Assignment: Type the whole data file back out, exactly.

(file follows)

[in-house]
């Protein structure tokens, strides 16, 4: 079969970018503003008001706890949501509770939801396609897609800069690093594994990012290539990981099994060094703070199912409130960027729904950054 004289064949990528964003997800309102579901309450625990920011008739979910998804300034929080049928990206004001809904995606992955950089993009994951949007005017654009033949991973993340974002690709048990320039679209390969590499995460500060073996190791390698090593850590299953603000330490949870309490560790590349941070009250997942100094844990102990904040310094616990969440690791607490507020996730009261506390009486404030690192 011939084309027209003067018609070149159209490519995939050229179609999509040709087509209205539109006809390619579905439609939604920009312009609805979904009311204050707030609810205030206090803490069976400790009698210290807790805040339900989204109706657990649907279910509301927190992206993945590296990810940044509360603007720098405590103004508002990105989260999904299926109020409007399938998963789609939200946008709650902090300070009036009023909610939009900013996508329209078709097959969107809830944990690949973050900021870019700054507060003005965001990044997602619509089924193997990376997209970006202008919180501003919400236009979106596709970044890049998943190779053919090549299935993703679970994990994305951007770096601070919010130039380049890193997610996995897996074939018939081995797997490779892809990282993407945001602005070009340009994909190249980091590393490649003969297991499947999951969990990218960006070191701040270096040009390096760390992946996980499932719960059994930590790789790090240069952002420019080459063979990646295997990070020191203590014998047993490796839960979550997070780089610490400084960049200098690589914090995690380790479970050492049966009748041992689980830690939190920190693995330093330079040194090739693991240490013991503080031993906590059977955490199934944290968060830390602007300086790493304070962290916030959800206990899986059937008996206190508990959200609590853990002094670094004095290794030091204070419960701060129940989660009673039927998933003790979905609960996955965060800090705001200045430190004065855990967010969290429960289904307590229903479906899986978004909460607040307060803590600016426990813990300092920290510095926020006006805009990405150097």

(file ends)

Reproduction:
[in-house]
């Protein structure tokens, strides 16, 4: 079969970018503003008001706890949501509770939801396609897609800069690093594994990012290539990981099994060094703070199912409130960027729904950054 004289064949990528964003997800309102579901309450625990920011008739979910998804300034929080049928990206004001809904995606992955950089993009994951949007005017654009033949991973993340974002690709048990320039679209390969590499995460500060073996190791390698090593850590299953603000330490949870309490560790590349941070009250997942100094844990102990904040310094616990969440690791607490507020996730009261506390009486404030690192 011939084309027209003067018609070149159209490519995939050229179609999509040709087509209205539109006809390619579905439609939604920009312009609805979904009311204050707030609810205030206090803490069976400790009698210290807790805040339900989204109706657990649907279910509301927190992206993945590296990810940044509360603007720098405590103004508002990105989260999904299926109020409007399938998963789609939200946008709650902090300070009036009023909610939009900013996508329209078709097959969107809830944990690949973050900021870019700054507060003005965001990044997602619509089924193997990376997209970006202008919180501003919400236009979106596709970044890049998943190779053919090549299935993703679970994990994305951007770096601070919010130039380049890193997610996995897996074939018939081995797997490779892809990282993407945001602005070009340009994909190249980091590393490649003969297991499947999951969990990218960006070191701040270096040009390096760390992946996980499932719960059994930590790789790090240069952002420019080459063979990646295997990070020191203590014998047993490796839960979550997070780089610490400084960049200098690589914090995690380790479970050492049966009748041992689980830690939190920190693995330093330079040194090739693991240490013991503080031993906590059977955490199934944290968060830390602007300086790493304070962290916030959800206990899986059937008996206190508990959200609590853990002094670094004095290794030091204070419960701060129940989660009673039927998933003790979905609960996955965060800090705001200045430190004065855990967010969290429960289904307590229903479906899986978004909460607040307060803590600016426990813990300092920290510095926020006006805009990405150097």